Dana 60 Upgrades - Busting KnucklesPosted in How To: Transmission Drivetrain on November 1, 2006 Comment (0)
I recall my first axle upgrade for the "Killer Bee," my Jeep/rock buggy I've been recreating for more than 31 years now. About 15 years ago, I got tired of rebuilding the Willys Dana 25 front axle every other week and replaced it with a cut-down Scout Dana 44. Man, that thing seemed huge under that little Flatfender. I thought I'd created a monster! Fast forward about 10 years, and I was rolling a (narrowed) Ford Dana 60 under the Jeep, replacing a Chevy 3/4-ton Dana 44 that had replaced the Scout.
Now here we are in 2006 and I'm breaking OE 1-ton Dana 60 parts. When will this carnage end? Perhaps soon, thanks to new products brought about by the demands of competitive rock racing. Racing improves the breed, the old saying goes, and in the last five years the aftermarket has just bloomed with high-tech, super-strong axle parts. These are the kind of parts us old guys used to dream about as we cut, ground, and welded old, 1-ton farm-truck junk together in hopes of creating an indestructible 4x4. After my last run to Moab, I found a large crack forming in the righthand steering knuckle on my kingpin-style Dana 60. This axle was sourced from a well worn '79 F-350. It has served me well over the last several years turning 38- to 40-inch-tall tires over trails the likes of Jackhammer, Upper Helldorado, and Die Trying. So now what? In the old days, it meant starting to think about Rockwells ... but not these days. With companies like Reid Racing (formerly Dedenbear), CTM, and Alloy USA making awesome upgrades for Dana axles, incredible strength--never dreamed of with OE pieces--is now possible.
I turned to Reid Racing to address my weak knuckle problem. For 25 years, Reid Racing (Dedenbear) has been well known in the drag racing world for its "Reaction Time Delay" boxes, along with other assorted black-box wizardry that makes no sense to us dirt guys. What does make sense are the company's bright orange, heavy-duty nodular-iron steering knuckles and inner Cs for Dana 60 front axles. I'm not sure why a drag racing company decided to make heavy-duty 60 steering parts--other than they saw the need, but I'm sure glad they did. I sure wish those weld-on Cs were around back when I narrowed my 60. They would have saved a lot of work grinding off the old OE C, only to weld it back on again to the shortened tube. Since I'm too late to benefit from the Cs, I only utilized the HD knuckles. Take a look at the photos and captions to see how these orange babies are far superior to the OE pieces.
Ever since I built it, my Dana 60 has been running the same set of OE 35-spline, 1 1/2-inch-diameter Spicer axleshafts and Spicer 5-332X U-Joints. The lefthand (short) axle was the stock length, but the righthand (long) side had been cut down and resplined. The outer stubs were upgraded to Chevy 35-splines also. I never had a failure, but every time I put those 40-inch IROKS against a wall and nudged the skinny pedal, I held my breath, waiting for that familiar sound. Upon disassembly to install the Reid Racing knuckles, I found that I wouldn't have had to hold my breath much longer. The cut-down respline was twisting, and a few more walls and--pop! It was time to upgrade the axles as well. The 4340 chromoly axleshafts are all the buzz these days and have pretty much become the norm for custom-length applications. Only the mega-bucks unobtanium 300M axles used by the top rock racers are stronger. The 4340 chromoly 'shafts offer up to 35 percent greater strength than OE units. For the recreational wheeler with Dana 60s, this kind of strength should mean years of trouble-free axle life. I went to Alloy USA for my trouble-free axles. Alloy can provide 4340 chromoly inner and outer 'shafts in stock or custom lengths. These axles feature extra material in the critical U-joint yoke area and dual heat-treating of the entire axle. The yokes are machined for full-circle U-joint retaining clips as well.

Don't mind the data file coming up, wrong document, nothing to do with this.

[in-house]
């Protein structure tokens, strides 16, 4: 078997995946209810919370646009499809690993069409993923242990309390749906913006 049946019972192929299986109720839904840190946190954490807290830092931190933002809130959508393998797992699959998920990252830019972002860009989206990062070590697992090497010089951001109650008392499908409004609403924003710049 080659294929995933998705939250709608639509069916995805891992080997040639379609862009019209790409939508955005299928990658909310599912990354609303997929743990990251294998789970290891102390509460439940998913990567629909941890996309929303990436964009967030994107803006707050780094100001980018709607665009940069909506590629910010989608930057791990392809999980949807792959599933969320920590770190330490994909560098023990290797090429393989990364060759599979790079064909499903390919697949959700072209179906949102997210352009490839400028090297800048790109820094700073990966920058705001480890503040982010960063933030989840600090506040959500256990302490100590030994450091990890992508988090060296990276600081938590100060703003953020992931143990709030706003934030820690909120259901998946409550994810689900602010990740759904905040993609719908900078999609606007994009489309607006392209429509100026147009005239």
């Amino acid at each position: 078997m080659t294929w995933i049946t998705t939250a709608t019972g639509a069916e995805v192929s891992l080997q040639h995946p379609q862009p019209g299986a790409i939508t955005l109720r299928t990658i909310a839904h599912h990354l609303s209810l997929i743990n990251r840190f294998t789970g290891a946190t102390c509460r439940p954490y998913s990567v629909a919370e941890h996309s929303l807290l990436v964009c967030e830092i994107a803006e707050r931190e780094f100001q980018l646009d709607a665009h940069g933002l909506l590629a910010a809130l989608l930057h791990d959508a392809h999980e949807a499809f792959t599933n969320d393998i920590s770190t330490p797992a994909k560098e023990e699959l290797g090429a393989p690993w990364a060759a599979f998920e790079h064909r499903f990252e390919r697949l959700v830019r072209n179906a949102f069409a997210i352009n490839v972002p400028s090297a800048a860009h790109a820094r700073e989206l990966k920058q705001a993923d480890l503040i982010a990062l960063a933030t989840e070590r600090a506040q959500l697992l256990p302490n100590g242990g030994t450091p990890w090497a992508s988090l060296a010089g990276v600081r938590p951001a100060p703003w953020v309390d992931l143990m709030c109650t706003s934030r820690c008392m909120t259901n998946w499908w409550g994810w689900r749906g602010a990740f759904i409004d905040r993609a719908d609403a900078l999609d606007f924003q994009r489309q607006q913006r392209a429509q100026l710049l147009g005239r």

Like with most upgrades, one thing lends itself to another. Having chromoly axleshafts just screams for upgraded U-joints as well. Why have extra-strong axles and weak OE U-joints? To complement my alloy axles, I joined them together with CTM U-joints. CTM and the word "indestructible" are synonymous. CTM U-joints were the first heavy-duty axle U-joints and they have a proven track record with most of the top teams in professional rock racing. These things don't break, and it would be foolish to run chromoly axles without them. On the flip side, they should not be used with stock axles as they are made from such a stronger material, they could cause premature failure of the OE axleshaft. Check out the photos of how these U-joints are installed. So the recreating of this old Willys continues on. Who knows what it will "bee" in another 30 years? I know one thing--these Reid Racing/Alloy/CTM upgrades will probably still be hauling it over the next rock pile.